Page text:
Worst business decisions ever?

Editors at the 24/7 Wall St. website identified the most costly mistakes made by US corporations. Here are 5 big missteps that had enormous consequences.

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Nov 20, 2012 12:47PM
They missed a good one in their study. Lucent Technologies. Was going great guns. And then Rich McGinn, a total incompetent, was appointed CEO (Carly Fiorina was one of his minions). First problem was the switch from anticipating the market and guiding it to "Market driven R&D", Second problem was an aquisition mania during which companies like Ascend and INS were bought at highly inflatd prices and given control of major Lucent Technolgies sectors without having the requisite knowlege of the Network (their space was enterprise), Third supporting and poviding financing for unqualified (in both senses) network contenders rainging from Global Crossings to PPL.
Nov 20, 2012 12:45PM

Worst business decisions:


Coke comes out with new formula

Excite passed on the opportunity to buy Google for $750,000

IBM lets Microsoft keep the rights to MS-DOS

Electronic Data Systems passes up the opportunity to buy Microsoft for $60,000,000

Decca Records passes on signing up the Beatles because "guitar groups are on the way out."

Financial companies won't hire me because I don't have experience, even though I have been self-employed in the financial field for the past 10 years and have letters of recommendation that come from top people (Presidents, Managing Partners, Founders, etc.) in corporation's that everyone has heard of

Nov 20, 2012 11:48AM
My parents in the 60's decided to provide for their children by opening a whole life insurance policy with a final payout equal to the value of a house. They figured that the value of a house would be more than enough in case the future went sour and we would not be homeless.

The value of that policy was 15,000 dollars.

Inflation's relentless march making the 5 cent candy bar into the dollar candy bar is the one factor that one cannot adequately prepare for.

Many prior retirees have seen their once "comfortable" retirement turn into a financial nightmare with things like gasoline going from $2 to $4 within a couple of years and the ever increasing taxes and increases in utility costs.

Retirees are projected to be about 1/4 of the total population within the next 20 years and the costs of providing services to those who can no longer take care of themselves will possibly create an exponential rise in costs to meet those needs.

Failure to plan sufficiently could cause you to see poverty in your twilight years.
Nov 20, 2012 8:38AM

How to lose your assets in less that 45 days: There are less than 45 days left before Year End. The Fiscal Cliff looms and publicly traded companies who lived fully off stock activity are preparing one last dividend offering before the bottom falls out. Which comes first- payment of the dividend or bankruptcy filings? When a business announces a dividend sharing, it says "shareholders on day XX of record will be paid on day XX". With the exception of yesterday's criminally-orchestrated market pump, markets have been steadily declining since Election Day. Layoffs and terminations have been increasing. The 3rd quarter was dismal. The big events of the 4th quarter aren't building any momentum. It is very likely that dividend qualification day occurs on a downward slope. Shorters would have that covered and literally cause a stock price to fall below the value of the dividend. The next day of course, dividend w.hores sell out and cause that stock to collapse entirely. Shorters get paid first because there is no delay like the dividend so by the time dividend payout day arrives... it could come a day and dollar too late. The kicker... a great deal of this activity will come from two sources-- illegal offshore (dark) and super computerized funds. The very real potential exists that around or on 12/21/12, combined computerized and adverse influences wipes out the financial sector completely. Not a fantasy... consider the aspects and manipulation culminating in a single bad trade/sale day. BOOM... Wall Street is out of business.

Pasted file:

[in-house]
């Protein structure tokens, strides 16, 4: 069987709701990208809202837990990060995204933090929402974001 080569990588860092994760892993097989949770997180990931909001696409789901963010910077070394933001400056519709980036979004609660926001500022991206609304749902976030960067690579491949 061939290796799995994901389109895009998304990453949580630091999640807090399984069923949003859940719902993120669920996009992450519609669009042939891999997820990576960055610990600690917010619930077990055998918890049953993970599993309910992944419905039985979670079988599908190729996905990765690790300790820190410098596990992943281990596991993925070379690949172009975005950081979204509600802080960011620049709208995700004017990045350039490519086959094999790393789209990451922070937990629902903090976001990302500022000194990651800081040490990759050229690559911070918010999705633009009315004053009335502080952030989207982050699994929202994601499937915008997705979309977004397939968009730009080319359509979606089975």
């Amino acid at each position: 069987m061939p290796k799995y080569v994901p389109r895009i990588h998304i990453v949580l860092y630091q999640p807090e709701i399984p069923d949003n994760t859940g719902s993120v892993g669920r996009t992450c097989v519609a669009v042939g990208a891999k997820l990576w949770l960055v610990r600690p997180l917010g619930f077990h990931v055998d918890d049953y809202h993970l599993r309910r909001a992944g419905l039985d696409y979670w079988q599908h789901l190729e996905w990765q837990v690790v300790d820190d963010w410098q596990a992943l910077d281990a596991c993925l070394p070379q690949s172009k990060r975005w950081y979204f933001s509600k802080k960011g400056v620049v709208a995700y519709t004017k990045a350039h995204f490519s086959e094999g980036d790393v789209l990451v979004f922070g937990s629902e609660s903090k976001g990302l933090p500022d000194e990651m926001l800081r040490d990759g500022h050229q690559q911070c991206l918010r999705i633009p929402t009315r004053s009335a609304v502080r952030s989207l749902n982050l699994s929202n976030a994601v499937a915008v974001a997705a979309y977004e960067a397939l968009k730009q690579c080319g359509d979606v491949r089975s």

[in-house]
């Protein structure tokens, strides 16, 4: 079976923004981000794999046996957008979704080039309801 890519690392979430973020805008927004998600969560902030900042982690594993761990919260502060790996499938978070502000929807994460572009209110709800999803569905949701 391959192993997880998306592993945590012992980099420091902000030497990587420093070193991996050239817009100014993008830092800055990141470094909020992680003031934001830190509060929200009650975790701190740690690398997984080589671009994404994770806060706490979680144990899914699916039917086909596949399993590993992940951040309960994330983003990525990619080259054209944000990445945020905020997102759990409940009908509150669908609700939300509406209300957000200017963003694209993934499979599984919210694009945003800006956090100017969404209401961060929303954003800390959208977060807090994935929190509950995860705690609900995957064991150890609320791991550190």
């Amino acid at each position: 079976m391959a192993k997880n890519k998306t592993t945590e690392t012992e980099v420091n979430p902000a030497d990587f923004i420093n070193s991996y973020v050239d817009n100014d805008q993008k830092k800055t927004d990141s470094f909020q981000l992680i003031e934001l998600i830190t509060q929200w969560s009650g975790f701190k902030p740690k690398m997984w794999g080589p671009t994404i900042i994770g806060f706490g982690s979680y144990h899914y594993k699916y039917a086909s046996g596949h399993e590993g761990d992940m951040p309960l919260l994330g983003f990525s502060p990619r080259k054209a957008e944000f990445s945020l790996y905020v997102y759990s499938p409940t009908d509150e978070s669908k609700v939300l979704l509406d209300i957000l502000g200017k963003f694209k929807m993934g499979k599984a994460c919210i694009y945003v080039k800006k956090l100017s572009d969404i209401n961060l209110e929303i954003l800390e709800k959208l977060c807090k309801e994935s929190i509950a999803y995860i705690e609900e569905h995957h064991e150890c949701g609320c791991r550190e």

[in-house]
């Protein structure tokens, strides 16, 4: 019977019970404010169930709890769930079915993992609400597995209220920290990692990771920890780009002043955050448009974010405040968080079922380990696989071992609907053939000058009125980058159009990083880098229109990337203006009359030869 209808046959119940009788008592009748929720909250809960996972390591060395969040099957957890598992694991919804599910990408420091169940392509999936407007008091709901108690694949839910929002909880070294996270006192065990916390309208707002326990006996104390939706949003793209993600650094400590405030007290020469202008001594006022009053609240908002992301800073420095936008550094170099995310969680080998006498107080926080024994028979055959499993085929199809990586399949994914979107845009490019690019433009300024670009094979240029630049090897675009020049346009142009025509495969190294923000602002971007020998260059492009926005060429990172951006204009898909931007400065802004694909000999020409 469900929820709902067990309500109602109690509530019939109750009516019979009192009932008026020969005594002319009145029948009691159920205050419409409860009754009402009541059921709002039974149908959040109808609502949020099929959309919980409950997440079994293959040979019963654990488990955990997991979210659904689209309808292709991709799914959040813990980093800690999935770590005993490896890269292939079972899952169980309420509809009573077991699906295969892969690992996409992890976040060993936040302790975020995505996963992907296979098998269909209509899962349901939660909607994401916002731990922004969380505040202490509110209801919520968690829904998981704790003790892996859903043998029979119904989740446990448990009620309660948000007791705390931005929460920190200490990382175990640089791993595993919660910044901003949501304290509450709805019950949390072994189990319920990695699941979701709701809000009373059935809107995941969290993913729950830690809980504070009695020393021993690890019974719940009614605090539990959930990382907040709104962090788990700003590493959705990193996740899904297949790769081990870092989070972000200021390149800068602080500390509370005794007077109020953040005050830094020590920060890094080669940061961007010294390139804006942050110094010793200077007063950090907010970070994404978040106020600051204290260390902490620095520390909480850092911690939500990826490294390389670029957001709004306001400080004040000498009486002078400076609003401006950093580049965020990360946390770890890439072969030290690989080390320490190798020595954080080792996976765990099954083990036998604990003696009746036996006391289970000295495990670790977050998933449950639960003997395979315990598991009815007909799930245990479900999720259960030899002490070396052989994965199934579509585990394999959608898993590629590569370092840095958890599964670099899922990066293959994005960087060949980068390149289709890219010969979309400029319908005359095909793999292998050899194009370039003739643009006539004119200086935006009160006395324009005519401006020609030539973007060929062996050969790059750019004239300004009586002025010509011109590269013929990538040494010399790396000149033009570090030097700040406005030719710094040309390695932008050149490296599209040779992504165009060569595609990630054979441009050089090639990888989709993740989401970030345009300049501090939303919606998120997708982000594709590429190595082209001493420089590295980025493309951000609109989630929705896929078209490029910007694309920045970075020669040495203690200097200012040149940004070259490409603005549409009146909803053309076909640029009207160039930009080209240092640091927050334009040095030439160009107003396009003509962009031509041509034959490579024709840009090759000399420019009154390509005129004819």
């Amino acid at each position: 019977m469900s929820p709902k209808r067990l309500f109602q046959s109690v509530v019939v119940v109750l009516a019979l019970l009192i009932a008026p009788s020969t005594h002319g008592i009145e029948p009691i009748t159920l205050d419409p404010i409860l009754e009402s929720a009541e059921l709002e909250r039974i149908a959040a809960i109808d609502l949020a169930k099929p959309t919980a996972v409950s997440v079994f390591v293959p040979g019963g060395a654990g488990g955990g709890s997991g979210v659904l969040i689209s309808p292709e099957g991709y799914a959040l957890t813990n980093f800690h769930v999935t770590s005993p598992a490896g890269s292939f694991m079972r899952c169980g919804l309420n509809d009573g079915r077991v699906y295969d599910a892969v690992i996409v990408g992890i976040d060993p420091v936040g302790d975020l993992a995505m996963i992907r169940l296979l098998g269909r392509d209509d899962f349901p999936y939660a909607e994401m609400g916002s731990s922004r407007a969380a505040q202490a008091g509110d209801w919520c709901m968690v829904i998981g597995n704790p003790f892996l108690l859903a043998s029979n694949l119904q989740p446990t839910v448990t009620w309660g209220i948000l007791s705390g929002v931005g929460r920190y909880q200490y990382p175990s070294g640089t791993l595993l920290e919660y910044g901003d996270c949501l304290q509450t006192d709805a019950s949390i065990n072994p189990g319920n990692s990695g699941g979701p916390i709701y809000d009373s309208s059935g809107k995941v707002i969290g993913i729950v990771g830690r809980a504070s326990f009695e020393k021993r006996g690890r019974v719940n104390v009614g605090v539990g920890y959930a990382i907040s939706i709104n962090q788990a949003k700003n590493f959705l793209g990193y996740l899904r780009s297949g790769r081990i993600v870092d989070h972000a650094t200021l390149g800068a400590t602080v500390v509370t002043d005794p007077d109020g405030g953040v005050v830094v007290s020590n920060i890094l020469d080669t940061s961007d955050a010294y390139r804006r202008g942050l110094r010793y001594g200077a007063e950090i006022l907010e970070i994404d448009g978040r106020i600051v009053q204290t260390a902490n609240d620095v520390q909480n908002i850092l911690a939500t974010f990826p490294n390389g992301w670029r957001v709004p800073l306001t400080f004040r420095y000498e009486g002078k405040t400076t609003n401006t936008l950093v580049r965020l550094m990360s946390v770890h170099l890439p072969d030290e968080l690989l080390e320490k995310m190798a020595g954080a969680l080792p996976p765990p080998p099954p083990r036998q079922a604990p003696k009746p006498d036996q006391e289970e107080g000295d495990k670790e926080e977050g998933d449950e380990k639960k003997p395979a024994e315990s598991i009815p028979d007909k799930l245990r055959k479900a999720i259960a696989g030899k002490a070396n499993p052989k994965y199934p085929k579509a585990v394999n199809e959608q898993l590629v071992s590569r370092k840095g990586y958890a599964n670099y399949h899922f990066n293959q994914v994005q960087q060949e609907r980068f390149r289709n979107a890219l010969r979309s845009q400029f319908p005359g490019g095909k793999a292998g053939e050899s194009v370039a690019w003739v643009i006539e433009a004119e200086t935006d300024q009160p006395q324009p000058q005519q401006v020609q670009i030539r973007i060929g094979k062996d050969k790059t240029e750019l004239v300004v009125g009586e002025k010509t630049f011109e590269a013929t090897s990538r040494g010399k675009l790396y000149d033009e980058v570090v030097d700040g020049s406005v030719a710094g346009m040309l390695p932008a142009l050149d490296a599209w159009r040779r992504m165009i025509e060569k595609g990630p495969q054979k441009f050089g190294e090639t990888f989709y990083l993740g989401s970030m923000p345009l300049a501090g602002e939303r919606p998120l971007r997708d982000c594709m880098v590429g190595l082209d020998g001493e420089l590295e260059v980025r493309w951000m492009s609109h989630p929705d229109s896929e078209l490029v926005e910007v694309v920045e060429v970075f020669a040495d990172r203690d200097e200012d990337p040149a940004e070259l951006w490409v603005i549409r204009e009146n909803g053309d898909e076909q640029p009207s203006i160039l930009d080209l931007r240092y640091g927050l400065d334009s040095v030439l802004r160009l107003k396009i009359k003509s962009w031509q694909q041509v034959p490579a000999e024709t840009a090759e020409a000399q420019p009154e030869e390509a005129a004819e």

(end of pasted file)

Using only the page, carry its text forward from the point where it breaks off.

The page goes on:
Laugh it off now. Fools always do. I may not be Roubini but we tend to arrive at the same answers fairly often. Too many on the deck, all leaning in the same direction. No economy in offset. Gravity. It's not rocket science, just commonsense. When YOU are broke, it's the shelter not bail, ahead.

Nov 20, 2012 1:45AM
How about Microsoft with Windows 8?  Or keeping Ballmer around while dumping talent?  Or throwing a lifeline to Apple?
Nov 19, 2012 10:04PM
I think all the entities you portray in your slide show pale by comparison with the biggest mistake of all... going global, mass terminating personnel who were also customers, selling factories, trade secrets and becoming drop-ship importers with hired-in administrative management in leased office space. There's little to no chance that ANY corporate brands of today will exist or be remembered 25 years from now-- when their Board Directors and Executive Management become eligible for parole or release from prison.
Nov 19, 2012 9:54PM
Nov 19, 2012 9:11PM
That's because the name RCA was sold and the new owners slapped it on cheap junk hoping to cash in on it's former good reputation.
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